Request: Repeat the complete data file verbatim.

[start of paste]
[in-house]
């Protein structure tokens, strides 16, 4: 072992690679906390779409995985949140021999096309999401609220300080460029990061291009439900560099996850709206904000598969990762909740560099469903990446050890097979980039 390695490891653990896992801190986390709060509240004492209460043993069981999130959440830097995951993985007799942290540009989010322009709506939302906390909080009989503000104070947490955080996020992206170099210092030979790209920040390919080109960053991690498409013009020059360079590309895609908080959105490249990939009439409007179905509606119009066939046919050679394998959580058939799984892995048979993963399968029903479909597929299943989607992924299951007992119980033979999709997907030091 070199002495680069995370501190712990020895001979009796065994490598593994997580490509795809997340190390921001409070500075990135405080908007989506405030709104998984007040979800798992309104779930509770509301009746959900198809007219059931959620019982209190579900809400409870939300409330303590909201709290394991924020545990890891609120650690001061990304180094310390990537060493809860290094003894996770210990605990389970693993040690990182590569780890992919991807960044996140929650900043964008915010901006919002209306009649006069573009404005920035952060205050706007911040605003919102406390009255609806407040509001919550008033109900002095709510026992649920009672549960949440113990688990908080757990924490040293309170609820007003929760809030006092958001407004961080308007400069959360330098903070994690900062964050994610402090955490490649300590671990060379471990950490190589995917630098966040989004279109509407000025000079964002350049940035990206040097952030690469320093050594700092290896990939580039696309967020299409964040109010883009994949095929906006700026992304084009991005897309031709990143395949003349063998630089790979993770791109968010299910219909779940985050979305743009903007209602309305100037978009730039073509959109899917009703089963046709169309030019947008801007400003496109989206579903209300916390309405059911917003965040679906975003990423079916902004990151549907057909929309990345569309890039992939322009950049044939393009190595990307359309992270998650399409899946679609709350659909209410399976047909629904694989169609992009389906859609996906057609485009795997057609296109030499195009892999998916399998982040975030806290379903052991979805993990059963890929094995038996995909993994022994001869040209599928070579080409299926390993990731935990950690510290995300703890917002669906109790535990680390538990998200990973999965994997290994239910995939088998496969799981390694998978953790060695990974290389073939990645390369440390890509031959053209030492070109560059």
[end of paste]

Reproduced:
[in-house]
């Protein structure tokens, strides 16, 4: 072992690679906390779409995985949140021999096309999401609220300080460029990061291009439900560099996850709206904000598969990762909740560099469903990446050890097979980039 390695490891653990896992801190986390709060509240004492209460043993069981999130959440830097995951993985007799942290540009989010322009709506939302906390909080009989503000104070947490955080996020992206170099210092030979790209920040390919080109960053991690498409013009020059360079590309895609908080959105490249990939009439409007179905509606119009066939046919050679394998959580058939799984892995048979993963399968029903479909597929299943989607992924299951007992119980033979999709997907030091 070199002495680069995370501190712990020895001979009796065994490598593994997580490509795809997340190390921001409070500075990135405080908007989506405030709104998984007040979800798992309104779930509770509301009746959900198809007219059931959620019982209190579900809400409870939300409330303590909201709290394991924020545990890891609120650690001061990304180094310390990537060493809860290094003894996770210990605990389970693993040690990182590569780890992919991807960044996140929650900043964008915010901006919002209306009649006069573009404005920035952060205050706007911040605003919102406390009255609806407040509001919550008033109900002095709510026992649920009672549960949440113990688990908080757990924490040293309170609820007003929760809030006092958001407004961080308007400069959360330098903070994690900062964050994610402090955490490649300590671990060379471990950490190589995917630098966040989004279109509407000025000079964002350049940035990206040097952030690469320093050594700092290896990939580039696309967020299409964040109010883009994949095929906006700026992304084009991005897309031709990143395949003349063998630089790979993770791109968010299910219909779940985050979305743009903007209602309305100037978009730039073509959109899917009703089963046709169309030019947008801007400003496109989206579903209300916390309405059911917003965040679906975003990423079916902004990151549907057909929309990345569309890039992939322009950049044939393009190595990307359309992270998650399409899946679609709350659909209410399976047909629904694989169609992009389906859609996906057609485009795997057609296109030499195009892999998916399998982040975030806290379903052991979805993990059963890929094995038996995909993994022994001869040209599928070579080409299926390993990731935990950690510290995300703890917002669906109790535990680390538990998200990973999965994997290994239910995939088998496969799981390694998978953790060695990974290389073939990645390369440390890509031959053209030492070109560059």